The keying material required for this signature calculation is
   distributed via mechanisms described in companion documents (see
   [I-D.bradley-oauth-pop-key-distribution] and
   [I-D.hunt-oauth-pop-architecture]).  The JSON Web Signature (JWS)
   specification [I-D.ietf-jose-json-web-signature] is re-used for




Richer, et al.          Expires October 26, 2014                [Page 2]


Internet-Draft            HTTP Signed Messages                April 2014


   computing a digital signature (which uses asymmetric cryptography) or
   a keyed message digest (in case of symmetric cryptography).

   The scope of the mechanism described in this document is shown in
   Figure 1 where a client in possession of keying material that is tied
   to the access token creates a JSON object, signs it, and issues an
   request to a resource server for access to a protected resource.

    +-----------+                                    +------------+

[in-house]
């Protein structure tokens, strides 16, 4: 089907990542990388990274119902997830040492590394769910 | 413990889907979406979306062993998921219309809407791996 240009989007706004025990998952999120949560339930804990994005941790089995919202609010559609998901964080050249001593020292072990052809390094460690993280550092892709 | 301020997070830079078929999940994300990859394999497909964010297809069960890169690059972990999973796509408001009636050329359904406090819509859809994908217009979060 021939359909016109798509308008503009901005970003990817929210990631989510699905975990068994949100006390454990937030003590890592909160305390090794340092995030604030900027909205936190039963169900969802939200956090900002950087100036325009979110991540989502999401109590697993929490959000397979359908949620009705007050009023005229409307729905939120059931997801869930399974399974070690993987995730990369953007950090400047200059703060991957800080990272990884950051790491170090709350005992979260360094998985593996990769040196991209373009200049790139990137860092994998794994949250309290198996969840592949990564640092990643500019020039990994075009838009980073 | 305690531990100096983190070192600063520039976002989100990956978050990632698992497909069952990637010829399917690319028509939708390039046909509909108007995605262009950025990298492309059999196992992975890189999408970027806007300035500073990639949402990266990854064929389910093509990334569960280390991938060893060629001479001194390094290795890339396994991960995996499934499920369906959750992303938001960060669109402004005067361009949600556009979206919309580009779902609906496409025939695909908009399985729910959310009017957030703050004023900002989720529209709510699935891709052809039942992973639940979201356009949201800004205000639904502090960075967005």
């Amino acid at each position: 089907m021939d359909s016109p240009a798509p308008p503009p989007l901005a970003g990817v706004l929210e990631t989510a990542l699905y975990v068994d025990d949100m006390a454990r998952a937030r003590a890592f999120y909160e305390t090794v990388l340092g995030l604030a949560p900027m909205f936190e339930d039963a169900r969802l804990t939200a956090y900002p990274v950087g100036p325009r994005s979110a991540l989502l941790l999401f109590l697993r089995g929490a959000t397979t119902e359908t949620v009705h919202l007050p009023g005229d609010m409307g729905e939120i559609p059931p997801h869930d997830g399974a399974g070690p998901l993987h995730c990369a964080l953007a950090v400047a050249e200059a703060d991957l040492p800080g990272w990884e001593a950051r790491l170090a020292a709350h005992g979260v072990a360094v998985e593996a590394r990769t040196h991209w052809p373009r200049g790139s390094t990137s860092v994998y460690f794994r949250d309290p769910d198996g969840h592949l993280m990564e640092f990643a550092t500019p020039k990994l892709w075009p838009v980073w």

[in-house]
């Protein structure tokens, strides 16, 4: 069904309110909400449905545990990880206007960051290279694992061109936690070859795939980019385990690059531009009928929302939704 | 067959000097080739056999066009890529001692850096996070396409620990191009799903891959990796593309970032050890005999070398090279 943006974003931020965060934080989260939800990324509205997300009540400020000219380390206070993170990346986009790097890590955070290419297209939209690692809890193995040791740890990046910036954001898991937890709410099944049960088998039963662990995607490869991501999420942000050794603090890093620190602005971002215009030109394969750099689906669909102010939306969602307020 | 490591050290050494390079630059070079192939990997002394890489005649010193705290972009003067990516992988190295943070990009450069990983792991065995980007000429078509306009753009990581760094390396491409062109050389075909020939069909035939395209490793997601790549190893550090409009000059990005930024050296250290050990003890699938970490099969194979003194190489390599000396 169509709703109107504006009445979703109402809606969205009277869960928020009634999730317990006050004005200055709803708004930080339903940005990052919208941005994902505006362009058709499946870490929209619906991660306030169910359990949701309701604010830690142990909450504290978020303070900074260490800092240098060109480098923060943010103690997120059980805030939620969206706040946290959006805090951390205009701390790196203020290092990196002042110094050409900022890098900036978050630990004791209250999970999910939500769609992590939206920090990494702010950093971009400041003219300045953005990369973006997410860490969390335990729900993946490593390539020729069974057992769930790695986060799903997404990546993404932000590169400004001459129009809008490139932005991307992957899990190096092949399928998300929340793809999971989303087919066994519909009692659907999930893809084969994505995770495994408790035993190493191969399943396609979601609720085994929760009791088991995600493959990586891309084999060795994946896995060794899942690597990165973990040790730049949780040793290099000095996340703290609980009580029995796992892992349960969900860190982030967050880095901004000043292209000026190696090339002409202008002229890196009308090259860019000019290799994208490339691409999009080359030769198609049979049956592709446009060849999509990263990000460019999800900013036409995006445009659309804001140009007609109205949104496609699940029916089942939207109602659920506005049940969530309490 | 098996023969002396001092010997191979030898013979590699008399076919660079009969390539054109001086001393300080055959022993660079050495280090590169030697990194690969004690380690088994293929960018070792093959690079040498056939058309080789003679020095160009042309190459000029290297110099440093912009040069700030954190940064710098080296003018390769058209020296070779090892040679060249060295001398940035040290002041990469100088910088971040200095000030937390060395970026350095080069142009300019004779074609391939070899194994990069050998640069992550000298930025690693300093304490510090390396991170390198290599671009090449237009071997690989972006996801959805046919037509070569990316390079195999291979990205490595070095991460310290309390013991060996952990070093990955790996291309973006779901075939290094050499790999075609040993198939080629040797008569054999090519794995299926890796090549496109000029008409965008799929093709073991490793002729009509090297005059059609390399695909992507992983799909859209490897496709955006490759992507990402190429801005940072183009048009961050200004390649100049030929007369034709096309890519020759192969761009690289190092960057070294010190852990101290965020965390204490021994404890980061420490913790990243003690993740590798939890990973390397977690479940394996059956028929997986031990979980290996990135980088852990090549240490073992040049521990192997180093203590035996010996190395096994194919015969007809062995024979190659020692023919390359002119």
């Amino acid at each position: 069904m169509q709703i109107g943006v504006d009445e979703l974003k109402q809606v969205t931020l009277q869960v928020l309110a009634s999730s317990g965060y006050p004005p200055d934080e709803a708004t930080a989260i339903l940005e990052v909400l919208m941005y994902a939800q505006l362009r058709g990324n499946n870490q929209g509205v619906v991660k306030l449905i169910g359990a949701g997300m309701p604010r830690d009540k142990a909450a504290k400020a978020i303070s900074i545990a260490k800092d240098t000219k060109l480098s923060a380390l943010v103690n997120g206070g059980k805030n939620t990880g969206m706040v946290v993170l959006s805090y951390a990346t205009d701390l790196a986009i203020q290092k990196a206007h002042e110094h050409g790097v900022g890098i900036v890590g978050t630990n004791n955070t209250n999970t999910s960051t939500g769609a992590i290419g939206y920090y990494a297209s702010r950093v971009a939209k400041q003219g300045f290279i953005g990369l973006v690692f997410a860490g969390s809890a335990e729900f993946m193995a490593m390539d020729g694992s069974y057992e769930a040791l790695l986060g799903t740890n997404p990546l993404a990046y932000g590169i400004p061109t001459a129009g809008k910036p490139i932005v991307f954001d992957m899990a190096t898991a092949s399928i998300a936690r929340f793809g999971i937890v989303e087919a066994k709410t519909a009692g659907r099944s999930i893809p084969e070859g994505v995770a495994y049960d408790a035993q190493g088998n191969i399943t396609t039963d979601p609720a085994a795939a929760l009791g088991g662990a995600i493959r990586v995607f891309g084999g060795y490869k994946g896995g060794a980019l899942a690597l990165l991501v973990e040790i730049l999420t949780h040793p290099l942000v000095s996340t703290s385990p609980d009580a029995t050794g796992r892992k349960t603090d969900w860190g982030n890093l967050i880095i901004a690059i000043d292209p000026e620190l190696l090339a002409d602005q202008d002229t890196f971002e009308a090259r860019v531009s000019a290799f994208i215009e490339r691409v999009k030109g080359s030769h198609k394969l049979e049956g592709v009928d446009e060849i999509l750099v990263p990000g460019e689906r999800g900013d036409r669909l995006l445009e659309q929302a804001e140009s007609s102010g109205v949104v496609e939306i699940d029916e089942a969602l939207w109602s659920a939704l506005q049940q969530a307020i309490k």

|           |--(1)- HTTP Request               ->| Resource   |
    | Client    |       (+Signature, +Access Token)->| Server     |
    |           |                                    |            |
    |           |<-(2)- HTTP Response ---------------|            |
    +-----------+                                    +------------+

                          Figure 1: Message Flow.

   Many HTTP application frameworks insert extra headers, query
   parameters, and otherwise manipulate the HTTP request on its way from
   the web server into the application code itself.  It is the goal of
   this draft to have a signature protection mechanism that is
   sufficiently robust against such deployment constraints (while still
   providing sufficient security benefits).

   The method of conveying the token and signed request to the protected
   resource server is undefined by this document, but [RFC6750] could be
   re-used.

   The mechanism described in this document does not provide
   authentication of the resource server to the client.  This version of
   the document does not provide a cryptographic binding to Transport
   Layer Security (TLS) used underneath the an HTTPS request.

2.  Terminology

   The key words "MUST", "MUST NOT", "REQUIRED", "SHALL", "SHALL NOT",
   "SHOULD", "SHOULD NOT", "RECOMMENDED", "MAY", and "OPTIONAL" in this
   document are to be interpreted as described in RFC 2119 [RFC2119].

   We use the term 'sign' (or 'signature') to denote both a keyed